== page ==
Cyclic vomiting syndrome (CVS) and benign paroxysmal torticollis (BPT) during infancy are associated with a high risk for developing headache, mostly migraine, later in life, according to the results of a longitudinal study published in Cephalalgia.1

Episodic syndromes that may be associated with migraine are a group of disorders affecting patients with migraine or with an increased risk for presenting it, and are considered an early life expression of migraine.2,3 CVS and BPT are episodic syndromes that are well characterized and a frequent cause for specialist consultation in the pediatric population.1 However, there is a lack of longitudinal studies investigating the prevalence of primary headaches and their characteristics in patients with episodic syndromes that may be associated with migraine.

To address this question, the study investigators administered a questionnaire to 82 parents of pediatric patients with CVS and 33 parents of pediatric patients with BPT. The primary focus was the main clinical features of the disorder and the prognosis. A particular emphasis was placed on the development of headache. The researchers found that 79% of patients with CVS presented with headache during the follow-up period, with a mean age at onset of 6 years. Of the patients with BPT, 67% suffered from headache during the follow-up period, with a mean age at onset of 5 years.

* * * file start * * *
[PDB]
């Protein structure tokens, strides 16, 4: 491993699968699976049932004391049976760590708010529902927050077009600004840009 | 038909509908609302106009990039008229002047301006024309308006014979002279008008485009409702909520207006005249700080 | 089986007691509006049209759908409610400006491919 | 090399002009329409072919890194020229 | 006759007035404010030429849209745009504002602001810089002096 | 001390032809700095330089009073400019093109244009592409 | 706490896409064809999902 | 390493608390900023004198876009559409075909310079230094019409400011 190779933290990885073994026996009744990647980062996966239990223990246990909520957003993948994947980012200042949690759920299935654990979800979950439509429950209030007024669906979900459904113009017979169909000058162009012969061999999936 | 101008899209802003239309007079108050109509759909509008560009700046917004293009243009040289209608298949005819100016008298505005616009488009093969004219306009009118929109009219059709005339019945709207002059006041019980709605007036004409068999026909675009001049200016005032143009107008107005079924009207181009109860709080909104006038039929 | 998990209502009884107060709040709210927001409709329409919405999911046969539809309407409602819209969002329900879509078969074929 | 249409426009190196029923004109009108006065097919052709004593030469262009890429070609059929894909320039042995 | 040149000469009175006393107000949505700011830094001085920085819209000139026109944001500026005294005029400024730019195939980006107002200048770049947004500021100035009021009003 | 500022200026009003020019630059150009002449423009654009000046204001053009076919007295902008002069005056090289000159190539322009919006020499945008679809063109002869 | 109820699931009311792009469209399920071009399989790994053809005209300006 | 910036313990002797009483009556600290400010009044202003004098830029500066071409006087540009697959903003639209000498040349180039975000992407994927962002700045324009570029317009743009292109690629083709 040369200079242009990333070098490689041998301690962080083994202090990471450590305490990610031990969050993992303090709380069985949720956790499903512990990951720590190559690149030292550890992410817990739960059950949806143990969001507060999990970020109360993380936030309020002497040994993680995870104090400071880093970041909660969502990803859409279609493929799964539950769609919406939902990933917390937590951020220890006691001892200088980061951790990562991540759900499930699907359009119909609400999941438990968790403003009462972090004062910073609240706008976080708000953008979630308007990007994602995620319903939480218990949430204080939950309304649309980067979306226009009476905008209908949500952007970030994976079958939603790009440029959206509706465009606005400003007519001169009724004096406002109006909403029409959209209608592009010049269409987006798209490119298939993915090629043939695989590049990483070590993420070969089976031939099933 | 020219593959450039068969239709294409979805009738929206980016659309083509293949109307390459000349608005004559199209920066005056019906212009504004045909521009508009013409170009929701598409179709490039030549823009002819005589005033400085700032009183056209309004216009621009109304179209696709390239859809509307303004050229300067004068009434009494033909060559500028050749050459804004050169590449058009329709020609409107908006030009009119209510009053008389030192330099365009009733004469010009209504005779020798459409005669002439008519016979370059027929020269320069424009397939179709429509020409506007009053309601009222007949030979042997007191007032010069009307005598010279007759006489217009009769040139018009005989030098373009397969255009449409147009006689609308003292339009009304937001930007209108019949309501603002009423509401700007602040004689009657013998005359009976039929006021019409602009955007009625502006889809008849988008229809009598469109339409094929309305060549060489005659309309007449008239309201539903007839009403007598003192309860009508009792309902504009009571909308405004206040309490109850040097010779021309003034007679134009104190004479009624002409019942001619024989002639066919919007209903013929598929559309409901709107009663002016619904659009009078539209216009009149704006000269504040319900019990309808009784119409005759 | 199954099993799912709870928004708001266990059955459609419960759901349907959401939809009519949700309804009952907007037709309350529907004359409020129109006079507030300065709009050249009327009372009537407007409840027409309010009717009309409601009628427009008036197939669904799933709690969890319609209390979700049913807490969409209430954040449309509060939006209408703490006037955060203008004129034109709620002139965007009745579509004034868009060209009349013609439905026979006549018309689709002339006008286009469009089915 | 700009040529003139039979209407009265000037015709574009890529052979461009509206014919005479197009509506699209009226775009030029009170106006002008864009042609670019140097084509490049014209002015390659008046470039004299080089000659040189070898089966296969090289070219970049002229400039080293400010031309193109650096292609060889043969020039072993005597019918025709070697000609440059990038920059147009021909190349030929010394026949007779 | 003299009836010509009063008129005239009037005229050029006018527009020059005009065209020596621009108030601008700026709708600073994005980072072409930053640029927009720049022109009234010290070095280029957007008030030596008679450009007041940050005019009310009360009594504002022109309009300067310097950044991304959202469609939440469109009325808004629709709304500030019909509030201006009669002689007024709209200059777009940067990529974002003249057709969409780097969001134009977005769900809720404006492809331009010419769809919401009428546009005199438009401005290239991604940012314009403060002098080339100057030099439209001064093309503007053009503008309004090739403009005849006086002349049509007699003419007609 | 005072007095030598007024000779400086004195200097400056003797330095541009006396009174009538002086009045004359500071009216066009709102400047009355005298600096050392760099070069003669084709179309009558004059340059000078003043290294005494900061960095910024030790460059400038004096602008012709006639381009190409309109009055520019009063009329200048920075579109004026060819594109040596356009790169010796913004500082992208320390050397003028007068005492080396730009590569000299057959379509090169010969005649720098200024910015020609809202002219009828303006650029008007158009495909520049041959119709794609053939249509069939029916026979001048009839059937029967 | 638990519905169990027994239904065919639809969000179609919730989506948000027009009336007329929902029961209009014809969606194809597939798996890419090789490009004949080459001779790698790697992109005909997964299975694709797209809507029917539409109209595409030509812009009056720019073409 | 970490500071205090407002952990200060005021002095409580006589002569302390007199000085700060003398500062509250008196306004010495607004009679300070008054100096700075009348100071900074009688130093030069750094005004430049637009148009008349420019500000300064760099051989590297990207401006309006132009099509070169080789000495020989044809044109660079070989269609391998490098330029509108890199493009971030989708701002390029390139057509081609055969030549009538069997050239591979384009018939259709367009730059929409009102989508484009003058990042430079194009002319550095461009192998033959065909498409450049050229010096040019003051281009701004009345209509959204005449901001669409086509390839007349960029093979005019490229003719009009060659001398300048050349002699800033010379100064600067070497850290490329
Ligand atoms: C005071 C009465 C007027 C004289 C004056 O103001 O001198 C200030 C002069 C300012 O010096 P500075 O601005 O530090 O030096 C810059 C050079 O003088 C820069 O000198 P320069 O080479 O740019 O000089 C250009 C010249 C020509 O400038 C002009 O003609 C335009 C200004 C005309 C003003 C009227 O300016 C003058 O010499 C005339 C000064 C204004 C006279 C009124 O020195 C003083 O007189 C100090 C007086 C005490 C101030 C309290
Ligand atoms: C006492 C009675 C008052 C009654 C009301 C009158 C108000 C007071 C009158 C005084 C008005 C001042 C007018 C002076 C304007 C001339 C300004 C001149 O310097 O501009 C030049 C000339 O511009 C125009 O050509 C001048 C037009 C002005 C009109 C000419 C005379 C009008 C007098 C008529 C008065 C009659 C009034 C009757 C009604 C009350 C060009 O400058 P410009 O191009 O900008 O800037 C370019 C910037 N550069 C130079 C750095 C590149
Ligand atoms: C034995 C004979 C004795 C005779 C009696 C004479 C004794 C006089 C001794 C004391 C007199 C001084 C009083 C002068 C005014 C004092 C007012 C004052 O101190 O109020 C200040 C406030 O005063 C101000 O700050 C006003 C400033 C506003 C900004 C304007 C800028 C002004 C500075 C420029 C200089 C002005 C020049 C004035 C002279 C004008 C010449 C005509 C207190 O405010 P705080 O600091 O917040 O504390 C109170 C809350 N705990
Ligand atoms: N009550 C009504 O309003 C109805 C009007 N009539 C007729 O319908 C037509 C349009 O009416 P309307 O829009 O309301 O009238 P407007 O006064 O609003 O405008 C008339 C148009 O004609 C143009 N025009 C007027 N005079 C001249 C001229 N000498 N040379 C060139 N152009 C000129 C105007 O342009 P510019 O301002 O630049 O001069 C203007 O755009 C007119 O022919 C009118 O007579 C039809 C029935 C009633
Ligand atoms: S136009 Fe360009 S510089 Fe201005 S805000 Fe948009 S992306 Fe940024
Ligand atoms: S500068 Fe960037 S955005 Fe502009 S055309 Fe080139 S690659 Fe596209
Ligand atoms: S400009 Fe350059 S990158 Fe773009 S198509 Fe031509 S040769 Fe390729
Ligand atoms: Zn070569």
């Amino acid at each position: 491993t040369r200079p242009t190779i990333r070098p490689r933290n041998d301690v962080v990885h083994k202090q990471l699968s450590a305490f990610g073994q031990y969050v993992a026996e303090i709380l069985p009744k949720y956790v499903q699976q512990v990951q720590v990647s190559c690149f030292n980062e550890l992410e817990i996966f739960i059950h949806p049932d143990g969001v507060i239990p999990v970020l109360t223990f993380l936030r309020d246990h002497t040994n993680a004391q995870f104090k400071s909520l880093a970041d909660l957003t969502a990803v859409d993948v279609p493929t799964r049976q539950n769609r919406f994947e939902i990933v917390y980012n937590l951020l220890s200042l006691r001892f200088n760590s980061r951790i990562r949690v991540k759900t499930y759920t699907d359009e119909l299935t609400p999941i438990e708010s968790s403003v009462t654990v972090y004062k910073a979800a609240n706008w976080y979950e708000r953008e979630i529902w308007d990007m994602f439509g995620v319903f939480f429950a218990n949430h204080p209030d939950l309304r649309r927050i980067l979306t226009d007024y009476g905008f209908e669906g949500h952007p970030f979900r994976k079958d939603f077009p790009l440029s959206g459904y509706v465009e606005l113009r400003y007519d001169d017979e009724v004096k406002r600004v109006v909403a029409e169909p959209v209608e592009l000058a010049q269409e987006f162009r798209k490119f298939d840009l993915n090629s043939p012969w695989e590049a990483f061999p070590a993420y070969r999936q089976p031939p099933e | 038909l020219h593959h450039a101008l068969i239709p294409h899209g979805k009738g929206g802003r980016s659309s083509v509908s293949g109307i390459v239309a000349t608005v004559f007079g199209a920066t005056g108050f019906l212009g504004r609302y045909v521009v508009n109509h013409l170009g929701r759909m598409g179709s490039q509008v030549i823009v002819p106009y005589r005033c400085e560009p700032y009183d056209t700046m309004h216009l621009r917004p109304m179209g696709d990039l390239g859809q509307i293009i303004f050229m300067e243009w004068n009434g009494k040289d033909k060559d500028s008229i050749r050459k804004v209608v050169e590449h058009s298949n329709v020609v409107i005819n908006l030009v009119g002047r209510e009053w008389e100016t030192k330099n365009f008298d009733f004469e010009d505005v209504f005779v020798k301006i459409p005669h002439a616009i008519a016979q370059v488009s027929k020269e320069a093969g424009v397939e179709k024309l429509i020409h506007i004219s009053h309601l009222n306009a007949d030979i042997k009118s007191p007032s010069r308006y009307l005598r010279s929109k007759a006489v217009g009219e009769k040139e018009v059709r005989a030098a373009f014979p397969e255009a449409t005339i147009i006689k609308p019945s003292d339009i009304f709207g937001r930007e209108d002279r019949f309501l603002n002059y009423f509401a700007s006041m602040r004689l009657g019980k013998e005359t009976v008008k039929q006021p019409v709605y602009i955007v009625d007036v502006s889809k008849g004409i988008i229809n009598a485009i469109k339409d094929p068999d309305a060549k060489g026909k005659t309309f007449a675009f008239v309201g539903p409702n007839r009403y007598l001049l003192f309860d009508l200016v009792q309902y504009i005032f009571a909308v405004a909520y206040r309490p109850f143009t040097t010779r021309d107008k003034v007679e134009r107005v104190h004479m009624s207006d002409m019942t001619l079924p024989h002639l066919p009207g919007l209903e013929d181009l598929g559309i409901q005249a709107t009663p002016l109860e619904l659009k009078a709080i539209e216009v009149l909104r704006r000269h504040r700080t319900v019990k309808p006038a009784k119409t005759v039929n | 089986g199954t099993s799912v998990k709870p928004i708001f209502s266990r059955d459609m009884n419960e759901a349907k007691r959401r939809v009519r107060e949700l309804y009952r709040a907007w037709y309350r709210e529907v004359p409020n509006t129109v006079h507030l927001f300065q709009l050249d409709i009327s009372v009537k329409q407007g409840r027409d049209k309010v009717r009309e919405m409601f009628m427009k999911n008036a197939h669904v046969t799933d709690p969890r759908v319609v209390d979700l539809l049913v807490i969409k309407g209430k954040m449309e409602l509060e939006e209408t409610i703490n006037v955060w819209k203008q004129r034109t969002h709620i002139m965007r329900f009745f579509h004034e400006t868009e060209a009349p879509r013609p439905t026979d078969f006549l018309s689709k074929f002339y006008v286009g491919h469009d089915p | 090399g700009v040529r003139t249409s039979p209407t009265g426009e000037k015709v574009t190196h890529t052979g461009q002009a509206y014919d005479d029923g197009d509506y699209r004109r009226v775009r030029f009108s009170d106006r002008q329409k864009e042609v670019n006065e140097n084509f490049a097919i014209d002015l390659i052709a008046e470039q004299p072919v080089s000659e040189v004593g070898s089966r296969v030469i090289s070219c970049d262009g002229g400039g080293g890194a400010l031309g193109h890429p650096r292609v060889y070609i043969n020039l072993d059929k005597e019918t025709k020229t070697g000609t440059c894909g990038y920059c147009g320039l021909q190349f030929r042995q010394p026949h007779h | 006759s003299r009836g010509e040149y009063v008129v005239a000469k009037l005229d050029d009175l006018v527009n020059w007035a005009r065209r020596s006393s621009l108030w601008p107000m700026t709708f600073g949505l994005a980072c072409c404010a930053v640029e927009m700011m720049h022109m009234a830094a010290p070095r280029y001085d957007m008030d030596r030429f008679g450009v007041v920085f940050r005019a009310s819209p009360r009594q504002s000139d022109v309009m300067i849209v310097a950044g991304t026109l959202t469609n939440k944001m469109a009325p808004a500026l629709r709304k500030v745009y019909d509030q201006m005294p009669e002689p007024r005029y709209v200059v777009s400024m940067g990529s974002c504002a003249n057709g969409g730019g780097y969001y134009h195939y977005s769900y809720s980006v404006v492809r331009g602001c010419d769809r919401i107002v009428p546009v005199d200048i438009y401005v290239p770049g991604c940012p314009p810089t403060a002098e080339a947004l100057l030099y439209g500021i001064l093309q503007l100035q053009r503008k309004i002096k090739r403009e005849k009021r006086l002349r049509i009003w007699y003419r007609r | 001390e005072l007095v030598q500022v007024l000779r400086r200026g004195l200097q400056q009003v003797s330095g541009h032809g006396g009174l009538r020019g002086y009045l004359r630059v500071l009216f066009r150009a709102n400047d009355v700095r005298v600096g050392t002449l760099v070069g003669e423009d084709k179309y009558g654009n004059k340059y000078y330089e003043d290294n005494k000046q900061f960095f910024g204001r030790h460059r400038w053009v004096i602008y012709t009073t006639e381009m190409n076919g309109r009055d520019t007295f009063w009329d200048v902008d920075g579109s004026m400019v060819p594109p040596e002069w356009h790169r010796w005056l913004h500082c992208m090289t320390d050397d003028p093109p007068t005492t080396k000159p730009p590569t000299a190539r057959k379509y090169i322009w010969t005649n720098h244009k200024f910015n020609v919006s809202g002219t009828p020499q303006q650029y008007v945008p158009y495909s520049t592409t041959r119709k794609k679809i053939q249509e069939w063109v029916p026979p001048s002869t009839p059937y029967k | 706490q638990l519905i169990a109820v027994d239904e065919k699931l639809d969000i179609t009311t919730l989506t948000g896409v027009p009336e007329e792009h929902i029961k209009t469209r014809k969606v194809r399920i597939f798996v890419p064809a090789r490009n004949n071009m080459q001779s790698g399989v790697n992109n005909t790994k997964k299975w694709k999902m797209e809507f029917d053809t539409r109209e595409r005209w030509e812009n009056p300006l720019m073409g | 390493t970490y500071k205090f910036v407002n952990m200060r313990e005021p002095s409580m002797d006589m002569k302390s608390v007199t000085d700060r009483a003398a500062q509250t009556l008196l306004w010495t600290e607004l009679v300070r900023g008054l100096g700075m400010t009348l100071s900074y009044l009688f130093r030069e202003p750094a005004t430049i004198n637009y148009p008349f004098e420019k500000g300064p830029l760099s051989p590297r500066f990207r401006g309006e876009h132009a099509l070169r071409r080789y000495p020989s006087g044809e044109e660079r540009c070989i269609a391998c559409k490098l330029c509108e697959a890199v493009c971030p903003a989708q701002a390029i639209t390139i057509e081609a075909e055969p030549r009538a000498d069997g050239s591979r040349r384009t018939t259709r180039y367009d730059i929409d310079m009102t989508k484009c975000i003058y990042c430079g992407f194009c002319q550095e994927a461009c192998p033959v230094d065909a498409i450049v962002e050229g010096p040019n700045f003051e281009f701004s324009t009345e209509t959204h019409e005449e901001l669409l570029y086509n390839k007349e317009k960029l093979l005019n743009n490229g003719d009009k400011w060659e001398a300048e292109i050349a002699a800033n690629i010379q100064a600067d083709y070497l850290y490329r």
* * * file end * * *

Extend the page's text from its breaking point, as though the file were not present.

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The investigators caution that contacting patients via phone calls and/or email may have interfered with the applicability of the diagnostic criteria, especially in this patient population. Despite this limitation, they believe that it did not interfere with the percentage of patients diagnosed with an episodic syndrome who went on to develop headache.

The study investigators ultimately concluded that, “The present study shows that CVS and BPT are associated with a high risk of subsequent development of primary headache (migraine and tension-type headache).”1 In addition, the majority of patients presented with more than 1 episodic syndrome before developing primary headache, suggesting an age-dependent expression of migraine and migraine-like symptoms. More longitudinal studies with a larger sample size are needed to confirm the relationship between and underlying pathophysiology of episodic syndromes and subsequent primary headaches.

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References

1. Moavero R, Papetti L, Bernucci MC, et al. Cyclic vomiting syndrome and benign paroxysmal torticollis are associated with a high risk of developing primaryheadache: A longitudinal study [published online April 13, 2019]. Cephalalgia.  doi:10.1177/0333102419844542

2. Lagman-Bartolome AM and Lay C. Pediatric migraine variants: A review of epidemiology, diagnosis, treatment, and outcome. Curr Neurol Neurosci Rep. 2015;15:34.

3. Gelfand AA. Migraine and childhood periodic syndromes in children and adolescents. Curr Opin Neurol. 2013;26:262-268.

This article originally appeared on Neurology Advisor